PhD Supervisor : Dario Spini
My thesis is situated within the field of mental health research. I investigate recovery processes after the onset of an episode of mental illness. I am interested in variables that impact recovery positively in the short term and in the long term. Regarding the personal level, I am analysing identity processes and control strategies underlying recuperation at different time points. I am further interested in the associations of these variables with depressive symptoms. Concerning the contextual level, I am looking at regional variations in Switzerland regarding indicators for varying degrees of stigmatisation of people suffering from a mental illness. For my analyses I use different longitudinal prospective databases such as the “Swiss Household Panel” (SHP) and the “Traitement et Intervention Précoces dans les troubles Psychotiques” (TIPP), as well as own collected retrospective mixed-methods data.
PdD Supervisor : Daniel Oesch
The Swiss education system emphasizes the dual vocational training. Many consider it as efficient, in particular with respect to the integration of the young workforce. If entry into the labor market is indeed facilitated by the vocational education training, it is crucial to explore its long-term benefits. In a world subject to technological change as ours, does acquiring specific professional skills enable workers to meet the needs of the labor market and to take advantage of the education throughout one’s career?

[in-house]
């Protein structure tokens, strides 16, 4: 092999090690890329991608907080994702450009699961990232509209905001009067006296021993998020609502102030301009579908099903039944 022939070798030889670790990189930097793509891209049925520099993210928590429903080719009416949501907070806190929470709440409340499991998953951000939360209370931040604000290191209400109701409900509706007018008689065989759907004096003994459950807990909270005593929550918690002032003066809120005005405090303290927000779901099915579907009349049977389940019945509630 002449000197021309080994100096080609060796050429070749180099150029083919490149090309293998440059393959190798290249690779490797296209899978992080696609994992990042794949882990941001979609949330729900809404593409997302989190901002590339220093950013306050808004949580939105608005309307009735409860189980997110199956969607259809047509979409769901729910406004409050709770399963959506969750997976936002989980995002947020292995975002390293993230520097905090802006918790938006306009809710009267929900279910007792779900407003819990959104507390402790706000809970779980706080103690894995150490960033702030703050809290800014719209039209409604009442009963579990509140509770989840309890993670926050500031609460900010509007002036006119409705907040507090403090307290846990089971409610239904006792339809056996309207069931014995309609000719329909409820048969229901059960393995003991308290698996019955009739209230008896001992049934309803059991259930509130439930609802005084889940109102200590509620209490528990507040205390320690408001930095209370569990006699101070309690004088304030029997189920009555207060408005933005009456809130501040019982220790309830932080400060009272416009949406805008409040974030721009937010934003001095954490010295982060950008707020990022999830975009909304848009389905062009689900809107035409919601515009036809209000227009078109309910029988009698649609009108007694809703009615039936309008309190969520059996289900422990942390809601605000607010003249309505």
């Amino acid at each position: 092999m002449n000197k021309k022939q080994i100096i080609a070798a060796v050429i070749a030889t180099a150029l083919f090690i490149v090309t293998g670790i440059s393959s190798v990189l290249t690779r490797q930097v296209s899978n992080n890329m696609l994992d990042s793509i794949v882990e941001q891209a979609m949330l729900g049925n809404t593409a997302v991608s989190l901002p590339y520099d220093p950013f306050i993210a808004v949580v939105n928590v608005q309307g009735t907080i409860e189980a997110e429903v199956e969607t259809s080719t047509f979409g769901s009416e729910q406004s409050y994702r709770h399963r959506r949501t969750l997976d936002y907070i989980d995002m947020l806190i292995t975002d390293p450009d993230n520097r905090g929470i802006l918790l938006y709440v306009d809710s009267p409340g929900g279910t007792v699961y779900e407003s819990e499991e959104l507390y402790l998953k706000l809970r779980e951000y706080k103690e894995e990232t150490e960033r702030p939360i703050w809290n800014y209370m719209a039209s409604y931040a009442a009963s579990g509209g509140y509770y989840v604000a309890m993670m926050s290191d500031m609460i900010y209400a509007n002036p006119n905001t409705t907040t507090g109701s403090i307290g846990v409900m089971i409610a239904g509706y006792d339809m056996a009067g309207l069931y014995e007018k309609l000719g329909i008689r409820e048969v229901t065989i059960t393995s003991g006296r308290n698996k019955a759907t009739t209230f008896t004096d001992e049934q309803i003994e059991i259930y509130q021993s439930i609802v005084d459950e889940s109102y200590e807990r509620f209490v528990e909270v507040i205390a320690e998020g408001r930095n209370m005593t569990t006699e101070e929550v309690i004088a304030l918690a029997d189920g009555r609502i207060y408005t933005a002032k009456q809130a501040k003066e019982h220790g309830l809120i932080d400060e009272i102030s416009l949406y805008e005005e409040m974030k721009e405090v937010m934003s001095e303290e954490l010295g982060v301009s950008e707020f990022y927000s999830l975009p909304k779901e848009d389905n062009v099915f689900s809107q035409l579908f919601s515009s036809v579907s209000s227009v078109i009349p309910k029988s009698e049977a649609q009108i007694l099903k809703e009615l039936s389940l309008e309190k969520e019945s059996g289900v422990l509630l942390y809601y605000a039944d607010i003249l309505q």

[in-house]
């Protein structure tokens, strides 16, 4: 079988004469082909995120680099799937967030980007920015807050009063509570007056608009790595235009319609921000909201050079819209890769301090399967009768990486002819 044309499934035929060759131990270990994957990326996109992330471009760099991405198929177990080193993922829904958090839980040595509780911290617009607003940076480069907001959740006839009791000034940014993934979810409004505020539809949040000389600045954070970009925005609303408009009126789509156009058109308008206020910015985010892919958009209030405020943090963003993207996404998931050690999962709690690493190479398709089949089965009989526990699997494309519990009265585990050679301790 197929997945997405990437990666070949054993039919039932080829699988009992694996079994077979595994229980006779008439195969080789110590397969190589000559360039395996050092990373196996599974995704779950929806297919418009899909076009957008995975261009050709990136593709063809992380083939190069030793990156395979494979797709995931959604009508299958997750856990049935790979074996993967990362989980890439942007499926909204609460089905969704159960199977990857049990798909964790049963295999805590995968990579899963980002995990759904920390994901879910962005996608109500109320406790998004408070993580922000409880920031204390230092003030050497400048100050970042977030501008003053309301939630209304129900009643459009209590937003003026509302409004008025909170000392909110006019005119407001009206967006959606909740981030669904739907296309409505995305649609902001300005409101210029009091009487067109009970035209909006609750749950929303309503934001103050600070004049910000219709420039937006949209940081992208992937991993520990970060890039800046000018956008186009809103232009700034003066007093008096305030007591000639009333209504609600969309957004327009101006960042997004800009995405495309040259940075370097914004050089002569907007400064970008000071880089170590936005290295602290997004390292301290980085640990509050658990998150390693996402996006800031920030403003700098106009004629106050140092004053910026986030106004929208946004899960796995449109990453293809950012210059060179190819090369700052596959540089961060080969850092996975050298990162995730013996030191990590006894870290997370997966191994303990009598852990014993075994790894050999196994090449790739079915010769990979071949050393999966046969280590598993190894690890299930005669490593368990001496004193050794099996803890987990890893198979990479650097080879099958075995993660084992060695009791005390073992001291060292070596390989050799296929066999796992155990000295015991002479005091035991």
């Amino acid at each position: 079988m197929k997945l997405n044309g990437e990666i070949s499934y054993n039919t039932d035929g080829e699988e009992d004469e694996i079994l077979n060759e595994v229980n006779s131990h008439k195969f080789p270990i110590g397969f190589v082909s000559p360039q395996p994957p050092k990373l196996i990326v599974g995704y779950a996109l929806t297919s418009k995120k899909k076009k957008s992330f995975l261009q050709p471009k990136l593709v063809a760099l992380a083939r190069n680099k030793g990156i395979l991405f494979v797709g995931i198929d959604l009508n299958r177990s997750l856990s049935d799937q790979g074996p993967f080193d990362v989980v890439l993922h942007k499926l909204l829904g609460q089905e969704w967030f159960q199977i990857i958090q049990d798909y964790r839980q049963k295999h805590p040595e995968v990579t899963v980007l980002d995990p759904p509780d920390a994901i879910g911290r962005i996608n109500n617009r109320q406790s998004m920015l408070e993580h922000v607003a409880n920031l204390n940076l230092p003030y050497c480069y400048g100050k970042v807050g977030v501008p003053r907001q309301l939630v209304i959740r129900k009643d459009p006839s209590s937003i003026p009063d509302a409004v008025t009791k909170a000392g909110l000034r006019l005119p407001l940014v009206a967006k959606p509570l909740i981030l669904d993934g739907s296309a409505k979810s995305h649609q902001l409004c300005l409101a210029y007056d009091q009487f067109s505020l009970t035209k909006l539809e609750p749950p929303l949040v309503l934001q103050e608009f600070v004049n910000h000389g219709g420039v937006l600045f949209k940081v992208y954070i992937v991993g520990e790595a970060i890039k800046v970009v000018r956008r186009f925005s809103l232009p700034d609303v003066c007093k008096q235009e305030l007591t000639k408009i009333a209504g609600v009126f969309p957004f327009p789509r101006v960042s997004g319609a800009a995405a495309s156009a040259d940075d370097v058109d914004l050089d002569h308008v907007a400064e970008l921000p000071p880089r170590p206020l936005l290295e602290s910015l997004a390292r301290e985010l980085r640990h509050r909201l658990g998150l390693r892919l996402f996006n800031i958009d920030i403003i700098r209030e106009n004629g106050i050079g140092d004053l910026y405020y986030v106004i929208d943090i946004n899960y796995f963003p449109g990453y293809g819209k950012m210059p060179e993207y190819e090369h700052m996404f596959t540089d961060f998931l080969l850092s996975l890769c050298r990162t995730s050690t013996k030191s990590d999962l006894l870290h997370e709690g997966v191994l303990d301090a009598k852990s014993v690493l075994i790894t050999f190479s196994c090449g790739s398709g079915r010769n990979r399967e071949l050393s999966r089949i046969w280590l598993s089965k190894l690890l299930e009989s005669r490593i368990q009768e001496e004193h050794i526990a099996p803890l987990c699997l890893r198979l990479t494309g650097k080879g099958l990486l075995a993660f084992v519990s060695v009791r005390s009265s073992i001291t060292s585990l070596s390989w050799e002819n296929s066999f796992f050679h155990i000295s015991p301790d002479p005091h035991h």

To answer this question, I analyze longitudinal data to observe individuals’ careers throughout their professional trajectories. I compare the higher secondary vocational education training with general education to shed light on the different career paths made possible by these two kinds of education. One hypothesis is that skills acquired during general education training are more easily transferable and less quickly obsolete.
I compare Switzerland with Germany – a country with an education system similar to Switzerland – and with the United Kingdom – a country with an education system that emphasizes vocational education training to a much lower extent than Switzerland – to observe if similar effects occur in these three contexts.